09 Dec His Way: Sinatra at Tahoe
The Cal Neva Lodge and Casino fell on hard times during the Great Recession. Its previous owners struggled with the sluggish economy and incursions from Native American casinos on its revenue stream. The casino shuttered last September as its new owners renovate the aged property.
Today, the tall ivory tower situated in the center of the North Shore of Lake Tahoe, straddling the Nevada/California border, little resembles the hub of activity it was in the full glory of its golden yesteryear.
The 6,000 square foot, 219-room, 10-story hotel built in 1926 still has a commanding presence above Lake Tahoe’s blue waters. It historically functioned as a fulcrum of a hedonistic lifestyle enjoyed by the era’s most illustrious personalities: Joseph Kennedy brought his wife and two of his sons, Jack and Robert, to the exclusive celebrity haunt beginning in the early 1950s and Marilyn Monroe spent her last week at the casino and lodge before dying at her home in Brentwood, California, in August 1962.
At the time of Monroe’s sojourn, Frank Sinatra, the legendary crooner, an icon of mid-century America and one of the best-selling musical artists of all time, owned the Cal Neva.
Famous and Infamous Guestlist
After achieving early success in the 1940s, Sinatra struggled through career difficulties in the early 1950s only to achieve a resounding redemption after garnering an Academy Award for his depiction of a U.S. Army private in 1953’s From Here to Eternity.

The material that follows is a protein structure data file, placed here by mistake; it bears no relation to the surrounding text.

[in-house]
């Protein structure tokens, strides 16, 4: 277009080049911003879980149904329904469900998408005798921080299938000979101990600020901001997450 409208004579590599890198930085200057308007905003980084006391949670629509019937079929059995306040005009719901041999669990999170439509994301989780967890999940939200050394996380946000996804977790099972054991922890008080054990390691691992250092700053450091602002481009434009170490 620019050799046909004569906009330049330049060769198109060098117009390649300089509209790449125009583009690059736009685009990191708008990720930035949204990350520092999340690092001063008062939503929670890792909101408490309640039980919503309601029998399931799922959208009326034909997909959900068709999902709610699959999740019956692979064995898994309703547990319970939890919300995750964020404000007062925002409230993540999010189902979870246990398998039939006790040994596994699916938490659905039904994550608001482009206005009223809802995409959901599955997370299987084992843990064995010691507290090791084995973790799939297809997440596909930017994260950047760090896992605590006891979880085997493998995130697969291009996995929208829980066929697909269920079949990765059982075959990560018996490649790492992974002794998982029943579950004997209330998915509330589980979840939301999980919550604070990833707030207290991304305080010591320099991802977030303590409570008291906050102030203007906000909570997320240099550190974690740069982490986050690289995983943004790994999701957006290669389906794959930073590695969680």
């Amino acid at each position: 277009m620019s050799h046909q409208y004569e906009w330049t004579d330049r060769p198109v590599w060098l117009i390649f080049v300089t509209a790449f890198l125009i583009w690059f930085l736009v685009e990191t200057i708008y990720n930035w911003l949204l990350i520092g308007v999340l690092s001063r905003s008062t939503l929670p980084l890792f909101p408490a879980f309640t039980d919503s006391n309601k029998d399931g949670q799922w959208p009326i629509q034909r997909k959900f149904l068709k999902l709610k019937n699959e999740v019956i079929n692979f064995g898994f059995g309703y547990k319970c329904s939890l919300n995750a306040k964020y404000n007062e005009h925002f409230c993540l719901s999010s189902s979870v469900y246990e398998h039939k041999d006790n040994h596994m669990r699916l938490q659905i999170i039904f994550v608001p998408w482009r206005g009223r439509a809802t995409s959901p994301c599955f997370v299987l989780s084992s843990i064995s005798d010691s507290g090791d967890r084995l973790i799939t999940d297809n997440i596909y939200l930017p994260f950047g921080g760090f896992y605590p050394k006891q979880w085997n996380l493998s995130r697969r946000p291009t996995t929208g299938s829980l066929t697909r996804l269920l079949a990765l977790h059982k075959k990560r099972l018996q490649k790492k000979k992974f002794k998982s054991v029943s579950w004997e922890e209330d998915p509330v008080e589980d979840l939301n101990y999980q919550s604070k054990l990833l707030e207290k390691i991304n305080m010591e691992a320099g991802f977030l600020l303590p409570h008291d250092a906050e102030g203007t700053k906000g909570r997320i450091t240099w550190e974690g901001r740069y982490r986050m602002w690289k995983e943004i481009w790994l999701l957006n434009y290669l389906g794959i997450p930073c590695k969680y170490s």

Thus, the man nicknamed Ol’ Blue Eyes and Chairman of the Board was well ensconced in popular lore by the time he purchased Cal Neva in 1960.
Sinatra was no stranger to Nevada casinos. They served as a preferred venue for the famed “Rat Pack,” including Dean Martin and Sammy Davis, Jr. While the group mostly performed in Las Vegas, Sinatra’s purchase of the Cal Neva catapulted the North Shore of Lake Tahoe further into the pantheon of destinations for the rich and famous.
During Sinatra’s reign, the casino attracted a cavalcade of stars including Marilyn Monroe, Joe DiMaggio, Clara Bow, Will Rogers and the McGuire Sisters.
The casino also hosted President John F. Kennedy, with whom Sinatra had struck a strong friendship during the former’s campaign for the highest office in the land (Kennedy used Sinatra’s song High Hopes as an important part of his march toward the Oval Office).
While Sinatra loved to rub elbows with the well-heeled socialites, the best entertainers and the most powerful of politicians, he also displayed a penchant for hanging out with mobsters.